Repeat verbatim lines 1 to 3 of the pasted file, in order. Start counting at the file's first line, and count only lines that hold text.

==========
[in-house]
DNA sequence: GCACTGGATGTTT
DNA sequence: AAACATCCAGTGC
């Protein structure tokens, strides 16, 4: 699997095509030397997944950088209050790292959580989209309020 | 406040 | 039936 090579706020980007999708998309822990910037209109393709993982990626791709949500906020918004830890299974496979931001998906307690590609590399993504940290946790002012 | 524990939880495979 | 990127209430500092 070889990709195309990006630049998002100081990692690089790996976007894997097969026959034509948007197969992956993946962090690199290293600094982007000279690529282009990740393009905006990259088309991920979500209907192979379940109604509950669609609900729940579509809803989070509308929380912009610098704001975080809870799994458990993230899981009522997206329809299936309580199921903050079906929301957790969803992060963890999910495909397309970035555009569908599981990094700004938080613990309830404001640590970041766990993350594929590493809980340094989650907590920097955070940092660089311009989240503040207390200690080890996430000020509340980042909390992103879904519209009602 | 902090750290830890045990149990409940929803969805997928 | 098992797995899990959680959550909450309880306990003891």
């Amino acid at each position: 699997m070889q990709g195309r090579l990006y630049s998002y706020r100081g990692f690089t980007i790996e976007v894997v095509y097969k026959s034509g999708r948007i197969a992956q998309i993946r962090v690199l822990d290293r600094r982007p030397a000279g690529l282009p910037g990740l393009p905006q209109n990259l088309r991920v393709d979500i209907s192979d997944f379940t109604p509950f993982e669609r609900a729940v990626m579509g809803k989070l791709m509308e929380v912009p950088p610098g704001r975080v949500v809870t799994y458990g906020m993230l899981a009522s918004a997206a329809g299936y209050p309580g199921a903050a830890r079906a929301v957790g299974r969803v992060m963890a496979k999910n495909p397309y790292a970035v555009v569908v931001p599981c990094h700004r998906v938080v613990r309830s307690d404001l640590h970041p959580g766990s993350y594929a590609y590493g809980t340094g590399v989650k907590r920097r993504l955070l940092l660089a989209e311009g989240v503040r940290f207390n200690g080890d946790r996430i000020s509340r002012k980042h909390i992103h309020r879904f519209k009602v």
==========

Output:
[in-house]
DNA sequence: GCACTGGATGTTT
DNA sequence: AAACATCCAGTGC